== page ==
This is your chocolate malt. Make it exactly the way you like it.

Chocolate Malts
Chocolate Malts
adapted from Sweet Moses
makes about 2.5 cups, or 2-3 small milkshakes

1/3 cup whole milk
6 tablespoons malted milk powder
6 tablespoons chocolate syrup
1 pint (2 cups) vanilla ice cream

For Serving:
lightly-sweetened whipped cream
chocolate syrup

Combine milk, malted milk powder, and chocolate syrup in a high-powered blender. Pulse to combine. Add vanilla ice cream, and alternately pulse and mix by hand with a long spoon until combined and thick. Add more ice cream for a thicker shake, or more milk for a thinner one.

Divide into two or three small glasses. Serve with whipped cream and additional chocolate syrup, if desired.

Raspberry Fudgesicles {Vegan & Sugar Free}

 Everyone has that one friend who can’t eat anything.

Well, they can obviously eat something, but it’s rarely anything you can enjoy together. 

For me, that’s my pal, VJ. She’s a gluten-free vegan. Of course, I am one of those people who can and will eat just about anything. When we became friends, I worried that we’d never be able to eat together. Food is such an important part of all our lives: beyond preparation and consumption, there is the social aspect of sharing a meal with someone else. Due to our different diets, I wasn’t sure we’d ever be able to happily eat at the same restaurant or make dinner together.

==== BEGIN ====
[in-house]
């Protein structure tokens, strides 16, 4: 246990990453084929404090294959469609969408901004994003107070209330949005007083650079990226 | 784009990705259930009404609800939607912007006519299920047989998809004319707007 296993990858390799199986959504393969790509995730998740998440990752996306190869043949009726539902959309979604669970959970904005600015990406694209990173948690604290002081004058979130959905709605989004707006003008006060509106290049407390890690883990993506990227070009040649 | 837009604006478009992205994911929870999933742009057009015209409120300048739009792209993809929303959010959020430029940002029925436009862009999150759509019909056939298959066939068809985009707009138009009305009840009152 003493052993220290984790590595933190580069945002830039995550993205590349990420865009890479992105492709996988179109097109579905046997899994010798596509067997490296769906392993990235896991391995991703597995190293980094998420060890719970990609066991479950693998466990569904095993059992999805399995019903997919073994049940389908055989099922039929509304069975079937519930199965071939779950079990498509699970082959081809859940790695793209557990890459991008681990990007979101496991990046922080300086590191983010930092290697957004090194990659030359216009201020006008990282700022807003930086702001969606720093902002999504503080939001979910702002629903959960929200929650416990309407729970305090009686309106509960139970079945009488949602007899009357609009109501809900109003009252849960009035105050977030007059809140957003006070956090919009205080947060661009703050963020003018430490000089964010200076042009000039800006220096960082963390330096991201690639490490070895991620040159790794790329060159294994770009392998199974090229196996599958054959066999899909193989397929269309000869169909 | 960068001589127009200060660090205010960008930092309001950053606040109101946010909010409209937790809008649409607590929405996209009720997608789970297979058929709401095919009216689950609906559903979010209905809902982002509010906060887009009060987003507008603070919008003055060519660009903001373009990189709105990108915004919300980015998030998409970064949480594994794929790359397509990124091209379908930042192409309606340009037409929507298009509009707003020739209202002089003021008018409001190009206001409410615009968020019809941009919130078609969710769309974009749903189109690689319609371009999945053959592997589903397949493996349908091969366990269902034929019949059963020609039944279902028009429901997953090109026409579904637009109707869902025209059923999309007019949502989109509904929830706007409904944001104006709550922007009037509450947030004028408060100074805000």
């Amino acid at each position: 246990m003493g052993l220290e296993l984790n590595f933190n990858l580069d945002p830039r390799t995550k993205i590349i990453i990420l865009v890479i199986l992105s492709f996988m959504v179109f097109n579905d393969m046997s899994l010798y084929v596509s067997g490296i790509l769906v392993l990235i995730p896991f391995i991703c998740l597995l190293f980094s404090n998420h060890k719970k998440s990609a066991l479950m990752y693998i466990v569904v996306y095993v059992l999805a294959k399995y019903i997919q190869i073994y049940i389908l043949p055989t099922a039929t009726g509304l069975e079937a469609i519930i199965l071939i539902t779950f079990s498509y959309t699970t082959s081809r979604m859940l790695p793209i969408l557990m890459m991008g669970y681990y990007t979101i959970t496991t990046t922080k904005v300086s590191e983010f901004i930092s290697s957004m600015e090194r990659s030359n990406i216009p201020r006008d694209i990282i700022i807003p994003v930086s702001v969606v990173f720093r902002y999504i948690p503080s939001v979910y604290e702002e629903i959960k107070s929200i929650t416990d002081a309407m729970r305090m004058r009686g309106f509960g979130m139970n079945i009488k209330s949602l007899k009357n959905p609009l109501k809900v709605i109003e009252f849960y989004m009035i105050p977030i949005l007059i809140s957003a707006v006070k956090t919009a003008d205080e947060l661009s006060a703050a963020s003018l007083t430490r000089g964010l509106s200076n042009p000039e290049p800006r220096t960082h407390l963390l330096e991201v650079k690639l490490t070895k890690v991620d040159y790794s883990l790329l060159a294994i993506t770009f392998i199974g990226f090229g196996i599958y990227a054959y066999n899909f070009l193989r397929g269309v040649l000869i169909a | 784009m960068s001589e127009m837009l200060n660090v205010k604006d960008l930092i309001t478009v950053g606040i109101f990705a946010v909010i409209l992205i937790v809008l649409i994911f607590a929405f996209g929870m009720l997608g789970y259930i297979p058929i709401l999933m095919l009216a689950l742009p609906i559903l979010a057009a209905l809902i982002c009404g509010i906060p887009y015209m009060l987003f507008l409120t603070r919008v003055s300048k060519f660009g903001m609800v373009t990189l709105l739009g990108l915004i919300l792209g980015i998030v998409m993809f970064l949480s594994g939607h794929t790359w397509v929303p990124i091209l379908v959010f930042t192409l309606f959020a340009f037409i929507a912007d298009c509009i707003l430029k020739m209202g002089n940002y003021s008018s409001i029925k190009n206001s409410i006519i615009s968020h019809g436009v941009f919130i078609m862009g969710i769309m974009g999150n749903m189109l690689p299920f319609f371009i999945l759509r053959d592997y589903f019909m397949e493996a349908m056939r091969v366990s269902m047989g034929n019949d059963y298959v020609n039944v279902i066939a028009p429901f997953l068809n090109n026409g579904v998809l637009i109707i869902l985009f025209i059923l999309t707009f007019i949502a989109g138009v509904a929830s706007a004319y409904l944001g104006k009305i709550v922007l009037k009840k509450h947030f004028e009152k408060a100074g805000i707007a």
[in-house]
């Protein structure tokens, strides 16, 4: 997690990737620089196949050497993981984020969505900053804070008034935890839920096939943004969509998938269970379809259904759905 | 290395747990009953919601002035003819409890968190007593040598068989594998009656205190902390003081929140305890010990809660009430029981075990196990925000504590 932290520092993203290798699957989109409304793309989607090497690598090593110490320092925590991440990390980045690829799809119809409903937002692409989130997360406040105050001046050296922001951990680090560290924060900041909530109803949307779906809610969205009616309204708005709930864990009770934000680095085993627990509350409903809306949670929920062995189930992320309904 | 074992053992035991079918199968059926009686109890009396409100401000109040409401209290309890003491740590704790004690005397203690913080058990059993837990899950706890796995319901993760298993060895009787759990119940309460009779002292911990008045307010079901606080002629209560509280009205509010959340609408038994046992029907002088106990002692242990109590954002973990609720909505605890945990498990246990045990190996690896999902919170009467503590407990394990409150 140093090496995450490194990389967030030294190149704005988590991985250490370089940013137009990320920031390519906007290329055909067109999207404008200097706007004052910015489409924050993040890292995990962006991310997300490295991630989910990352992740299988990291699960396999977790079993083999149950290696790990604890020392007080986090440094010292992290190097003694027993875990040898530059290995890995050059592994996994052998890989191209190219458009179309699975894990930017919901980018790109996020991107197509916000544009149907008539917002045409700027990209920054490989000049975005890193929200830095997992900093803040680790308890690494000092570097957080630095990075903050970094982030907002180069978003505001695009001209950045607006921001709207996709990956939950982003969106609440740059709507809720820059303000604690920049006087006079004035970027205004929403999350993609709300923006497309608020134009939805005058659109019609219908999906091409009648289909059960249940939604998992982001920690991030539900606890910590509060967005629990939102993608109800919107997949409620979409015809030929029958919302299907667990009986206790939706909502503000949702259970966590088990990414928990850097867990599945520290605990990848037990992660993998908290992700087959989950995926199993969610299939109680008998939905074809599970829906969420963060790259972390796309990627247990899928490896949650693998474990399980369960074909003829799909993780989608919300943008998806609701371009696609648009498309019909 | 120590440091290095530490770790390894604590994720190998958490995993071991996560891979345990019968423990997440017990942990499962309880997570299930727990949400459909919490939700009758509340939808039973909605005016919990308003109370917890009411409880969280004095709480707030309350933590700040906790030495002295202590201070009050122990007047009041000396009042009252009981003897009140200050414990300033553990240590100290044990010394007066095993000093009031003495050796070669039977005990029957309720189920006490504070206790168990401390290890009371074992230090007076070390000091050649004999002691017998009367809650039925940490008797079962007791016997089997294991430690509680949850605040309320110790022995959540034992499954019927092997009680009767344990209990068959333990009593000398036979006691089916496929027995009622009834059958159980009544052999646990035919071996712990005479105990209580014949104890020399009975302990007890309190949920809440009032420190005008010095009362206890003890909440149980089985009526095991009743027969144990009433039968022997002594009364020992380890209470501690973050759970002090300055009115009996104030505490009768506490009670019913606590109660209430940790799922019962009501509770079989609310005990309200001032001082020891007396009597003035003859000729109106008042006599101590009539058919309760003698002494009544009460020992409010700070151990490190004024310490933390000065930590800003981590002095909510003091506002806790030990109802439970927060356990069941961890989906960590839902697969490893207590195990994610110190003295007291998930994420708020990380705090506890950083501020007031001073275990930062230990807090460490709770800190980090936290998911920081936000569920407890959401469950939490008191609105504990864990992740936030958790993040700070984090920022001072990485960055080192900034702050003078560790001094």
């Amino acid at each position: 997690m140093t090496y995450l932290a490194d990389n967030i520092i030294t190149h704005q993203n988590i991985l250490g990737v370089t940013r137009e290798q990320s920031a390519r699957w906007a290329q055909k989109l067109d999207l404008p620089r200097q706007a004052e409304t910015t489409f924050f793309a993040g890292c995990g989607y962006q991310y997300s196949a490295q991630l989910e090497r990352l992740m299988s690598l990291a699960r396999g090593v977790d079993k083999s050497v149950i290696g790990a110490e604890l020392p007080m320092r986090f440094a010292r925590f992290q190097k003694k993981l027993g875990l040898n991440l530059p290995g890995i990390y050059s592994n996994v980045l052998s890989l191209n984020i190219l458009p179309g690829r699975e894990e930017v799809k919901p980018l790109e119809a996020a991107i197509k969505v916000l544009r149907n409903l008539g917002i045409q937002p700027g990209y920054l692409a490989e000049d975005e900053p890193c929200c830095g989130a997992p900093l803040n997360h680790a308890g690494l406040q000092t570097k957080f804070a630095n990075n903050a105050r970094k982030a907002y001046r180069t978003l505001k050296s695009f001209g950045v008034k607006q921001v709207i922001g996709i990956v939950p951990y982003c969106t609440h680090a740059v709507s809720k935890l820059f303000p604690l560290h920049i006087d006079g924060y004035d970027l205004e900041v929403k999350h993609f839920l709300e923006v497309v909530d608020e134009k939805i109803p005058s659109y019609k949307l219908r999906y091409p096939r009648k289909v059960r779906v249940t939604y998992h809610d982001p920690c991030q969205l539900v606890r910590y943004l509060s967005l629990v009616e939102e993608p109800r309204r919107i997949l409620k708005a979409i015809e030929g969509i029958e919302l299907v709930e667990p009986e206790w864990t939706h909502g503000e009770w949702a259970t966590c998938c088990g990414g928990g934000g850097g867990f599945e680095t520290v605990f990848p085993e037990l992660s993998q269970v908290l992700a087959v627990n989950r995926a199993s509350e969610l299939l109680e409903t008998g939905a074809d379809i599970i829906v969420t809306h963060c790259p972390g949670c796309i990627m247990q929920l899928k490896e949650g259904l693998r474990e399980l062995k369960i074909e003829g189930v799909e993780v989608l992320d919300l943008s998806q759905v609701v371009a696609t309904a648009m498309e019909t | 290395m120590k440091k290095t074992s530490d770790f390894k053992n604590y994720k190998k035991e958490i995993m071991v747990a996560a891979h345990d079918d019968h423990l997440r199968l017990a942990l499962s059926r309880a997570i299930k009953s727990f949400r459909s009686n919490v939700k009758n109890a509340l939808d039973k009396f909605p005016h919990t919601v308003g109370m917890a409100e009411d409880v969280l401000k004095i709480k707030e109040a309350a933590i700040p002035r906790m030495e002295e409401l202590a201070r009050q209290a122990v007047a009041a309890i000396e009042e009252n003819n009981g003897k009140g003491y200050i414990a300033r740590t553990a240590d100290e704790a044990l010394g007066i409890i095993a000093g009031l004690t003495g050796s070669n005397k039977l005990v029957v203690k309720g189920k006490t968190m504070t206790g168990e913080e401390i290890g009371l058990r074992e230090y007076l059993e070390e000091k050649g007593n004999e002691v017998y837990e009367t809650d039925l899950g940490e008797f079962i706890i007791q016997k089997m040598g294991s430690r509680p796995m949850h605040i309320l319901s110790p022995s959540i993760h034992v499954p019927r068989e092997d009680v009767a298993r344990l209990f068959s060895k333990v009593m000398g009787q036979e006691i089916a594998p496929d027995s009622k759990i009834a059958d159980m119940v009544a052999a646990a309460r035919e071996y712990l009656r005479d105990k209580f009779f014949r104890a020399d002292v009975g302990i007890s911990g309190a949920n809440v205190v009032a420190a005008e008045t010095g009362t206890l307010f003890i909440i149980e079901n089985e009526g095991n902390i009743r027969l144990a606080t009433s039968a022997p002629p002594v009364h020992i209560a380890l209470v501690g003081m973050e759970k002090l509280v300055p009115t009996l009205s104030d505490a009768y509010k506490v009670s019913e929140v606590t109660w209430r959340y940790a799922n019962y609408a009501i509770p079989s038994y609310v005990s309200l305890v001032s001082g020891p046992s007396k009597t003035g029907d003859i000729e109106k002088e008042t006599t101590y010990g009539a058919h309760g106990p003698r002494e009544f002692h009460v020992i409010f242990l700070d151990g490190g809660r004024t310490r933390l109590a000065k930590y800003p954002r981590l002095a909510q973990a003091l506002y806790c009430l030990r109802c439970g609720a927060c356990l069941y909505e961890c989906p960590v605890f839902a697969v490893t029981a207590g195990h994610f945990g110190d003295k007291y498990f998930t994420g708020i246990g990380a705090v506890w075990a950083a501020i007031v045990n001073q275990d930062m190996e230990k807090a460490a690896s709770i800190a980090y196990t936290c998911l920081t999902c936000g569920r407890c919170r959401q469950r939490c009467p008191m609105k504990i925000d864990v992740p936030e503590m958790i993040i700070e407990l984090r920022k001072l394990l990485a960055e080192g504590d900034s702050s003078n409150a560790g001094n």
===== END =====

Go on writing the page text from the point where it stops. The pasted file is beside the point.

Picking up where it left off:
But I shouldn’t have worried. Not only is VJ a wizard when it comes to navigating menus for options that are both gluten-free and vegan, but she straight-up doesn’t care what anyone else at the table is eating as long as they’re having a good time. When we went to Maine last month, she stood on a rickety chair taking action shots while our friend, Liz, and I rushed around the kitchen making pie and Lemon Bars that she couldn’t enjoy. VJ came and sat with me at the Swans Island Post Office at midnight, just so I could use WiFi to post those recipes on this blog. And she regularly reads and shares my posts, even though I rarely make recipes that fall into her dietary parameters. She’s the kind of friend that everyone should be so lucky to have–one who is selfless, flexible, encouraging, and supportive.